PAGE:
Toy Joy’s new candy store; Antonelli’s co-owner takes on a new role

Aug 08, 2017
The candy section at Toy Joy will expand into its own store called Yummi Joy later this month. Contributed by Toy Joy


Toy Joy opening a candy, ice cream shop downtown

If you’re a kid, the only thing better than walking into a toy store is walking into a candy store. Toy Joy is getting ready to serve you up with both.

The longtime toy store, which moved from its University of Texas-area home to a space on Second Street several years ago, announced last week that it is opening a candy shop next door called Yummi Joy, 409 W. Second St., in the space that formerly housed Cafe Ruckus. Later this month, you’ll find a rainbow of nostalgic candies, bulk sweets, gummies, lollipops and chocolates, as well as ice cream from Sweet Ritual, whose co-founder Amelia Raley first worked at Toy Joy when it was up at Guadalupe and 29th Street. Yummi Joy also will have classic sodas, coffee and hot chocolate. The ice cream will be for sale via a walk-up window on West Second Street, and the window will be open later than the candy shop to accommodate late-night restaurant patrons and concert-goers leaving ACL, according to a news release.

“Candy has been a very popular item at Toy Joy, and our creative staff has loads of fun ideas for tasty new treats to bring to our customers, including artisan fudge products,” said co-founder and CEO Fred Schmidt, who also owns Wild About Music. Toy Joy manager and partner Robby Pettinato added: “Three years ago this toy business found itself in foreclosure under prior ownership but is now doing better than ever as longtime regulars have found us again and, at the same time, we are now discoverable by all the throngs of tourists, conventioneers and residents in this new downtown location.”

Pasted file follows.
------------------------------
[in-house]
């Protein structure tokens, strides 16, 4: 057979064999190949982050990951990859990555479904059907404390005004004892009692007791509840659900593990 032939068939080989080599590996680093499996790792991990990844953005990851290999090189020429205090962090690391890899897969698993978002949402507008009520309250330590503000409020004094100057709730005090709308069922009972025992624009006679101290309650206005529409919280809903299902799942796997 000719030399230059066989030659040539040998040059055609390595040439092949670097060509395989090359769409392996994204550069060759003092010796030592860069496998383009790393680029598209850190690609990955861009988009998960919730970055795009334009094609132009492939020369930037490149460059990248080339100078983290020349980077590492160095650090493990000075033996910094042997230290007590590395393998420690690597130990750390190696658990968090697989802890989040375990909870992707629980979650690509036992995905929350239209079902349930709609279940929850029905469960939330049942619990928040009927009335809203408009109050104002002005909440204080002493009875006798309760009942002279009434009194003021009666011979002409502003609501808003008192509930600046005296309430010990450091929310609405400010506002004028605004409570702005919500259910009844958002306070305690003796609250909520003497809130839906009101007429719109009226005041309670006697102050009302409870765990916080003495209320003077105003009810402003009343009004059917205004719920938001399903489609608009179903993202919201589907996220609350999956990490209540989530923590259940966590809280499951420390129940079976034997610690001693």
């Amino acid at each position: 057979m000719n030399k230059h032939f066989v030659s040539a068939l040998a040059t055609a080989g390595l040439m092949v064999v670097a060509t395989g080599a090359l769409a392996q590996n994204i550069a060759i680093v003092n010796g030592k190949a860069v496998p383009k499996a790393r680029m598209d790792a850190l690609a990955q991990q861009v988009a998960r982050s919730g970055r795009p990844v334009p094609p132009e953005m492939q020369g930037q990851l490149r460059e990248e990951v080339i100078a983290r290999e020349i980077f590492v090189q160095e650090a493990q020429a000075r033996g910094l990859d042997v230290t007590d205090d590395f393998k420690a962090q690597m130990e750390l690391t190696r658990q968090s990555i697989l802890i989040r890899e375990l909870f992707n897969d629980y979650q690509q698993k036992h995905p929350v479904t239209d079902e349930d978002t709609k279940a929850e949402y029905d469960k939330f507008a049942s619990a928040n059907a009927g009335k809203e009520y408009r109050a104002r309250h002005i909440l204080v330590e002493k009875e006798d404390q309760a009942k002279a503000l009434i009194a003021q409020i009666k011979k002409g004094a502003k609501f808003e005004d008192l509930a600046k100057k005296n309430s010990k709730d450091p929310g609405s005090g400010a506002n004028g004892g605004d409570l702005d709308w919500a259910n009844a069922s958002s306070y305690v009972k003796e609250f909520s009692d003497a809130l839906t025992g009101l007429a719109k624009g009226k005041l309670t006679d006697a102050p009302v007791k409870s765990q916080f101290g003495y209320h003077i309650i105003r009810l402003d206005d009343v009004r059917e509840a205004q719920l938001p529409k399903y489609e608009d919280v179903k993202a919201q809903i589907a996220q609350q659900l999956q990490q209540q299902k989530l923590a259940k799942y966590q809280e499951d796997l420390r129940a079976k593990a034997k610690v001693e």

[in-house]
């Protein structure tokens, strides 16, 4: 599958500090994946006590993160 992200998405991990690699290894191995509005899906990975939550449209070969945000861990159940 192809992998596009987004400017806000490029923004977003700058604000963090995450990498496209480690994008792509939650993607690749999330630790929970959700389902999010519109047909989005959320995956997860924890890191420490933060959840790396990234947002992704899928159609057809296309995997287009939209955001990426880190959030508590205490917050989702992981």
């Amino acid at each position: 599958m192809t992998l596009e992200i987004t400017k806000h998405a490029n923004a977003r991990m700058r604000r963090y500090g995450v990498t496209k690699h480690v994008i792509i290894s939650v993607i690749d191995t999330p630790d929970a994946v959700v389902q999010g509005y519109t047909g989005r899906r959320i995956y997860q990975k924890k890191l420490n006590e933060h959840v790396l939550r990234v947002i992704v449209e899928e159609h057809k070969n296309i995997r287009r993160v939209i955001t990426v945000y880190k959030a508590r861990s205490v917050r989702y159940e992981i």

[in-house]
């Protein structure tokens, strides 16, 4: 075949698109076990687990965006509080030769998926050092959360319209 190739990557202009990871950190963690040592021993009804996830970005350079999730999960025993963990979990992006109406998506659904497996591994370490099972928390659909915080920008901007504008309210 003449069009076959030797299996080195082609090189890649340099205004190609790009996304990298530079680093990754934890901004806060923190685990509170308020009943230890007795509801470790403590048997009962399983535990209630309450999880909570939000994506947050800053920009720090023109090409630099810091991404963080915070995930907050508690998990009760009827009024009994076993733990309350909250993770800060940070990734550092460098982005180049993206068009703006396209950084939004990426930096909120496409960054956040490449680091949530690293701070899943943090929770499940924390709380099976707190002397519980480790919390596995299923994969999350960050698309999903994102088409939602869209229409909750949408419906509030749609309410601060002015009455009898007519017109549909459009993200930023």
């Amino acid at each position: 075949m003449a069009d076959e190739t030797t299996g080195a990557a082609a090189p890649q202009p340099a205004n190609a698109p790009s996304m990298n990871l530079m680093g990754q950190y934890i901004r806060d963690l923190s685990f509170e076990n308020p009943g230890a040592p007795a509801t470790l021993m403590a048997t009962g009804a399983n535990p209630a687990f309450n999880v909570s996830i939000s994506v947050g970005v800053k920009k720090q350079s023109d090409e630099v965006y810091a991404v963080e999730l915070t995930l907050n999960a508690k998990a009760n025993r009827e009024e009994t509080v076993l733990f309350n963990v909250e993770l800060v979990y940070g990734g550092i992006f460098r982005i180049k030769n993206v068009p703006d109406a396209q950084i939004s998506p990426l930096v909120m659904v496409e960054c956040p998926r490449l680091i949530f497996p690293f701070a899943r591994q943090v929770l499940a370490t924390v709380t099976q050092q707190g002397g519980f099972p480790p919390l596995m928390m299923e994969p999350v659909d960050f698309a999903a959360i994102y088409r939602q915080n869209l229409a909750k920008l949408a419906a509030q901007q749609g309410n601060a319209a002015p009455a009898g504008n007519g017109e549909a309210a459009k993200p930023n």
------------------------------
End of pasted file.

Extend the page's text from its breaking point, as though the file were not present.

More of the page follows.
‘The Austin Cookbook’ coming in March 2018

It’s about time for another Austin-centric cookbook. The Live Music Capital of the World has had plenty of cookbooks over the years, including a community cookbook from “Austin City Limits” and a republishing of Austin’s first cookbook, but it’s been a few years since we’ve had a book to reflect the history and current state of our food scene.

There’s no better writer than Paula Forbes to change that. The Austin-based writer was the founding editor of Eater Austin, and since leaving that job years ago, she’s written for Lucky Peach, GQ and now Food52.

Forbes specializes in cookbook reviews, so it will be fun to check out her own cookbook, “The Austin Cookbook: Recipes and Stories from Deep in the Heart of Texas,” which is slated to come out in March 2018 with photos from Dallas photographer Robert Strickland. Last week, Forbes tweeted out the presale link for the book, which means we get to see the cover and official description.

I’m excited to see how Forbes approaches Austin’s food scene with one foot in the past and another firmly in the present. Few people understand Austin’s restaurant landscape as well as Forbes, and none of them has studied what makes a solid cookbook as long as she has, so this book should be a good one.


Texas cheesemakers win industry awards as Antonelli takes the reins

John Antonelli has been a member of the American Cheese Society since before he and his wife, Kendall, even officially got into the cheese business.

Since 2010, the Antonellis have run Antonelli’s Cheese Shop in Hyde Park, Austin’s only standalone cheese shop, and the couple’s role in the community has evolved to now include an array of classes, farm tours and events. As local cheese educators, retailers and wholesalers, they connect cheesemakers from around the world with every kind of customer imaginable, including chefs. (The other local cheese shop, Henri’s, which was located on South Lamar, closed after a fire last year, and the owners announced recently that they are morphing the concept into a restaurant and bar in Northeast Austin.) This fall, Antonelli’s will open a second location in the still-under-construction Fareground, Austin’s first food hall.

But last month, Antonelli’s Cheese Shop took another step forward into the international spotlight when John, a longtime board member of the cheese society, took the helm as president of one of the world’s leading cheese organizations. Both Antonellis have been involved with the organization’s annual cheese competition, which also took place at the conference, and three Texas companies came home with awards. Brazos Valley Cheese in Waco took third place for its cow milk feta. A specialty cheese called Menonita con Pimienton from Paula Lambert’s Mozzarella Company in Dallas won third place, and Pure Luck Farm and Dairy in Dripping Springs, run by Amelia Sweethardt, took third place for its goat milk feta.